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Intellectual Property and Business: Part 2

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July 26, 2017
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(NOTE: This is part 2 of 4 in a series of alerts linking intellectual property and economic strategy. You can read part 1 here. Check back each week for a new installment.)

Monitoring and Identifying Existing and New Intellectual Property

For an economy, intellectual property rights create value in a business’s products and services, while also distinguishing goods and services among competitors. An owner may exploit those rights and their value in the marketplace, since the patent owner holds a significant advantage against competitors and a clear advantage in market utilization. As a result, any business should evaluate the potential value of their intellectual property, as a potential right to secure, and then enforce against others.

Ignorance or neglect of intellectual property rights can present inherent dangers to any business. Unfortunately, many businesses often overlook the real potential of intellectual property. Even worse is the situation where a business fails to monitor and police those rights they already have. Although the government gives intellectual property owners rights, it is up to the owner to police or enforce these rights.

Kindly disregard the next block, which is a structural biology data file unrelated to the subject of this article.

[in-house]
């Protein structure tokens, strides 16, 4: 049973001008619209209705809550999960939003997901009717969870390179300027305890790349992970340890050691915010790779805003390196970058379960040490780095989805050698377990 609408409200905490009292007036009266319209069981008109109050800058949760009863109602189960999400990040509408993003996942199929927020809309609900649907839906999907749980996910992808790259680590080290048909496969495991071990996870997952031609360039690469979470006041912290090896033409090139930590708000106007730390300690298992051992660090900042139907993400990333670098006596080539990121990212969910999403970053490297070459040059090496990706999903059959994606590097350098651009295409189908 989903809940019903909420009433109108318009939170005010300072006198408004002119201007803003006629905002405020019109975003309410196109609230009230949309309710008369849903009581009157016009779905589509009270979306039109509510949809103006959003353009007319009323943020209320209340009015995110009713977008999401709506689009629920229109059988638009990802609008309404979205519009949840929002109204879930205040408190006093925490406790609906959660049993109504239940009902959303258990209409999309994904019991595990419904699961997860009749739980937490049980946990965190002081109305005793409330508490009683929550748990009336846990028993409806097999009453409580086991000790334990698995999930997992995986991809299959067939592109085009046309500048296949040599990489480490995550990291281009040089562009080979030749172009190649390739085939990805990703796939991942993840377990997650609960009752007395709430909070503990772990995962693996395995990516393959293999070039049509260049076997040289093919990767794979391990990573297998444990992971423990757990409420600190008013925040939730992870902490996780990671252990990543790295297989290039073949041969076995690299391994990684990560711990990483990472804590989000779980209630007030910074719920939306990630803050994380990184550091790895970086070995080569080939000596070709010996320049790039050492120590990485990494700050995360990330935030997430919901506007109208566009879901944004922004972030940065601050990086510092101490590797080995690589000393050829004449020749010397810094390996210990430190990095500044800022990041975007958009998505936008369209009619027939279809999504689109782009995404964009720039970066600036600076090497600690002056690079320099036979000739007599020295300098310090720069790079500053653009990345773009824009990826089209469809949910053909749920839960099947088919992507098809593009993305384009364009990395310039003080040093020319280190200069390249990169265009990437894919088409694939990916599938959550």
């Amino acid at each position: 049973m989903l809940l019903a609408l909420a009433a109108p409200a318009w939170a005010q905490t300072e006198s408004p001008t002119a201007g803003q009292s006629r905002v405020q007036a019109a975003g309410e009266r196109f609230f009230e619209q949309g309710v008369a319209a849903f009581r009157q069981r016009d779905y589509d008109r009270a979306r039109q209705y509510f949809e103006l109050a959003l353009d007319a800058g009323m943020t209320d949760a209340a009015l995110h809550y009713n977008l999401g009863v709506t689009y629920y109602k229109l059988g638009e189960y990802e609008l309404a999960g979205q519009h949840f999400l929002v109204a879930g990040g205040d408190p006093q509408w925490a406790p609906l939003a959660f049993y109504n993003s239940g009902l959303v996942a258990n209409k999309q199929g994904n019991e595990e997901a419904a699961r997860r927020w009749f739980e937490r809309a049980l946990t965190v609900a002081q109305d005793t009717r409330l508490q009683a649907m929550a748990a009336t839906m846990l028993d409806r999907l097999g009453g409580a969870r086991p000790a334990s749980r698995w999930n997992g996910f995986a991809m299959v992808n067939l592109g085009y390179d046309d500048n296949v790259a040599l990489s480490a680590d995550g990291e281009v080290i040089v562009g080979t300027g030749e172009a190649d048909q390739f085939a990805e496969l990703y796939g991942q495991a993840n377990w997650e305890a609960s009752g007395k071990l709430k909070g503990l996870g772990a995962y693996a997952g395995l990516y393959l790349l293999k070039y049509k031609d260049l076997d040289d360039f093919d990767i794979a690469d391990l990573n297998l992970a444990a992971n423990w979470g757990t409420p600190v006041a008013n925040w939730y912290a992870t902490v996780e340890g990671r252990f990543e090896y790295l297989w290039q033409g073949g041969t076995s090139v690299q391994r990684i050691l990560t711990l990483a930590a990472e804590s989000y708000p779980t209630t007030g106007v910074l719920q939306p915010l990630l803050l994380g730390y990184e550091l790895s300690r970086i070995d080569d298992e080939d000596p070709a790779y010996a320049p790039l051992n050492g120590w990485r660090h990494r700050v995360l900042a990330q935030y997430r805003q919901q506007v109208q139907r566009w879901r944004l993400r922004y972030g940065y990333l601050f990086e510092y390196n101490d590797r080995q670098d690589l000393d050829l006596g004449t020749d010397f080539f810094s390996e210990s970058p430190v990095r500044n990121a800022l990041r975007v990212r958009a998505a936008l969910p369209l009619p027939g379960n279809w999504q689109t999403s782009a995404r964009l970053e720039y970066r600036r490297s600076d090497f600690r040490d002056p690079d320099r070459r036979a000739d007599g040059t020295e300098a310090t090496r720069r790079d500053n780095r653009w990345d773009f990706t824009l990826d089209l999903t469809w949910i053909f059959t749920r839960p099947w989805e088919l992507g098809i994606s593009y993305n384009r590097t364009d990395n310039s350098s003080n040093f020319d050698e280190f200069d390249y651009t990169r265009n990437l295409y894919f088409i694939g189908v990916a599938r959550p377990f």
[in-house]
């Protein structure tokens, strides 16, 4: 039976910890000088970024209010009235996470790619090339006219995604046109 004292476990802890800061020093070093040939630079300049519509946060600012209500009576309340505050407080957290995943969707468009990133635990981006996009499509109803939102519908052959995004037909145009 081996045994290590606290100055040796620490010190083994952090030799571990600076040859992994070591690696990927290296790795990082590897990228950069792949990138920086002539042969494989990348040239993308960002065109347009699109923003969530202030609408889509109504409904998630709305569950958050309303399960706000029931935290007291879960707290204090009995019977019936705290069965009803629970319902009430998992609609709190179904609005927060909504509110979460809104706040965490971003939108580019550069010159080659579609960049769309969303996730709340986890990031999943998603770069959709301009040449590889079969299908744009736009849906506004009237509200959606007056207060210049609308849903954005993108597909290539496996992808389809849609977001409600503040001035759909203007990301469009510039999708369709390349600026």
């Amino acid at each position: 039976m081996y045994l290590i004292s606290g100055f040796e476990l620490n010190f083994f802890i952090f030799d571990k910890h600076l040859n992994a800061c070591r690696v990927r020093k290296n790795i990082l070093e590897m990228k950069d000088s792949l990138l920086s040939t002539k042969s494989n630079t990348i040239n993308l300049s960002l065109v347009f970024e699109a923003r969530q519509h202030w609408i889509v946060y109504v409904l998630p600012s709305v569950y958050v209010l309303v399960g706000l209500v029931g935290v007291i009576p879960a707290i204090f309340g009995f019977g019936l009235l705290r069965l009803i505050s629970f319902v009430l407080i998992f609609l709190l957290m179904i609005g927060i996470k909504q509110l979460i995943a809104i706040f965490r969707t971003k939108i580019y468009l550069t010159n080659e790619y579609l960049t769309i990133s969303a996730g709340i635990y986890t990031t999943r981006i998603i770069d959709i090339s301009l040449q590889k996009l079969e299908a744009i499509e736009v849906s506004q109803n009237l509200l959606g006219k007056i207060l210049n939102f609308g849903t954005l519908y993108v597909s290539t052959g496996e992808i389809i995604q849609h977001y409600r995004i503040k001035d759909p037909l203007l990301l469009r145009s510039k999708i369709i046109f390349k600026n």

Awareness of intellectual property may generate many business opportunities and avoid expensive problems, and having an intellectual property policy is a great first step. Implementing that intellectual property protection policy requires identifying and protecting intellectual property rights that the company already has, including patents, trademarks, copyrights, trade secrets and trade dress. The business can then determine if acquiring those rights is appropriate.

Business owners should protect every particular piece of intellectual property they own, though that may not be economically feasible. A business should perform a cost-benefit analysis to determine whether securing and maintaining intellectual property protection is necessary. Even if a business does not have a marketplace for that intellectual property, any attained rights can be sold or rented like real property.

If you have any questions, please contact me or any of the attorneys in Barley Snyder’s Intellectual Property Practice Group.


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